Table 1 gives bulk magnetic parameters and recording results for disks made with NiAl and RuAl seed layers. Both sets of disks used CrV20 underlayers and CoCr37 onset layers with CoPt12Cr20B8 magnetic alloys. The increased remanent magnetization (Mr) with RuAl is due to the increased squareness (Mr/Ms). An improvement in the SNR of 0.7 dB is observed for RuAl compared to NiAl.

TABLE 1
Bulk Magnetic and Recording Results at 280 kbpi
Hc Mrt Mr Resolution SNR
Seed Oe memu/cm2 emu/cm3 S* % dB
RuAl 4270 0.40 250 0.82 50.6 29.3
NiAl 4370 0.39 237 0.77 48.4 28.6

The resolution was also improved on the RuAl disk. The high squareness achieved with the RuAl seed layer is a result of creating a strong Co-alloy texture with (11{overscore (2)}0) planes parallel to the substrate surface. This is a consequence of [100] texture in the Cr-alloy layer. This orientation is markedly and surprisingly different from that obtained with NiAl even though RuAl and NiAl each have the B2 structure. FIG. 3 shows x-ray diffraction results for an RuAl/CrV/CoCr/CoPtCrB structure. As shown in the prior art the NiAl seeded structure results in [211] texture in the Cr underlayer. The [211] texture promotes the [10{overscore (1)}0] texture in the Co-alloy (and to a lesser degree [10{overscore (1)}1]). The x-ray diffraction result for the RuAl seed layer structure shows that RuAl and CrV 200 peaks are observed indicating the RuAl and CrV grow with [100] texture. The RuAl and CrV 200 peaks are seen to be offset from one another due to the larger lattice parameter of RuAl compared to CrV. The only significant Co-alloy peak observed is the (11{overscore (2)}0). Additional X-ray diffraction analysis (not shown) indicates that the Co-alloy c-axis is more highly aligned in the plane of the film for the RuAl seed compared to the NiAl seed.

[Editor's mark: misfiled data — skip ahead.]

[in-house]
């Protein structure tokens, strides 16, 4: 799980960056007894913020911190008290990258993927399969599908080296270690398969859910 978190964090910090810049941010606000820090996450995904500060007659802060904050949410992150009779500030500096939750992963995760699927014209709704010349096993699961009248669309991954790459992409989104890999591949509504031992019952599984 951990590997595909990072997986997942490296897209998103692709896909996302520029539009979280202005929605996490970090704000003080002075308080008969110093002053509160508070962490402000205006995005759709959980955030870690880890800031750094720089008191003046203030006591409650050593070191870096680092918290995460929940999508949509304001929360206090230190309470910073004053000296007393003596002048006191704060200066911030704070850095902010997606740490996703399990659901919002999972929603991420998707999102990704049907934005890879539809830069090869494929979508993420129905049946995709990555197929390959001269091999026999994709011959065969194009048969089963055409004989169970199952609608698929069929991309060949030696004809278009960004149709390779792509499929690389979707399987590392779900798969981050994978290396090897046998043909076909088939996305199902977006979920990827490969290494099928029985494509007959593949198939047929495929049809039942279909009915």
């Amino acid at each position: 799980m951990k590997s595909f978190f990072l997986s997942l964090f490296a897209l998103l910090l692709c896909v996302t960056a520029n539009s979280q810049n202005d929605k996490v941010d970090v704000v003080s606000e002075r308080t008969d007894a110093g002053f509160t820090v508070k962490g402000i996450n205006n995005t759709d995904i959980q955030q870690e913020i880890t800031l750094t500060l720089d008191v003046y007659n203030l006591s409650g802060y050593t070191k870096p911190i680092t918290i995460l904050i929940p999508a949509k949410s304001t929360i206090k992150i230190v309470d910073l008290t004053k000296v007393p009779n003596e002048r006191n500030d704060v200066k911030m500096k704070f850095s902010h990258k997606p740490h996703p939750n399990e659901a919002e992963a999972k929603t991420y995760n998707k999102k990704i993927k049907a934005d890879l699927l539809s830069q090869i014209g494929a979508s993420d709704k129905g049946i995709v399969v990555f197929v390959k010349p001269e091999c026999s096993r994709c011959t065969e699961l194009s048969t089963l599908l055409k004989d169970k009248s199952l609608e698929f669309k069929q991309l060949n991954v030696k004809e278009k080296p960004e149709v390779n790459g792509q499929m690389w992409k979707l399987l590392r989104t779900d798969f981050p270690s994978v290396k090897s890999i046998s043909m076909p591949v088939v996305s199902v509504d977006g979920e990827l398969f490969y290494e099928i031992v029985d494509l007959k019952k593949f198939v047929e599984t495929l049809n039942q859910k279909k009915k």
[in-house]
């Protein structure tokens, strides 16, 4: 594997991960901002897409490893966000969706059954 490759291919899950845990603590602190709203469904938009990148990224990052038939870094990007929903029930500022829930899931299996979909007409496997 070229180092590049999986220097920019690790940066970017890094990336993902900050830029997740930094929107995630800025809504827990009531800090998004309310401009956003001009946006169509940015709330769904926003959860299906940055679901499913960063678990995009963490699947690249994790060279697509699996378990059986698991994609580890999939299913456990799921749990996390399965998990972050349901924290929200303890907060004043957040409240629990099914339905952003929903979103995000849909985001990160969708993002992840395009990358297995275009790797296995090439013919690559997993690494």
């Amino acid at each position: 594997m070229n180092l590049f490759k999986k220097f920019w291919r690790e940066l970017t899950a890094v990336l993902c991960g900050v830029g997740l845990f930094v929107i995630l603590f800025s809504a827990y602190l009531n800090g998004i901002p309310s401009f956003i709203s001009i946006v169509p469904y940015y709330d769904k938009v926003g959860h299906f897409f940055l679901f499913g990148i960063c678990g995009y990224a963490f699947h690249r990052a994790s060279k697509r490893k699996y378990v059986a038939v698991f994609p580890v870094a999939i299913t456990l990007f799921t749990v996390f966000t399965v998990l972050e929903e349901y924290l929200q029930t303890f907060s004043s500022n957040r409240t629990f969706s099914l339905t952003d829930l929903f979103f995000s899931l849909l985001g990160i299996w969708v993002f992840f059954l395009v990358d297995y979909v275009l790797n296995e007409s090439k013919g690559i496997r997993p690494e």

For the NiAl seed layer structure, Co-alloy both 10{overscore (1)}0 and 10{overscore (1)}1 peaks are observed.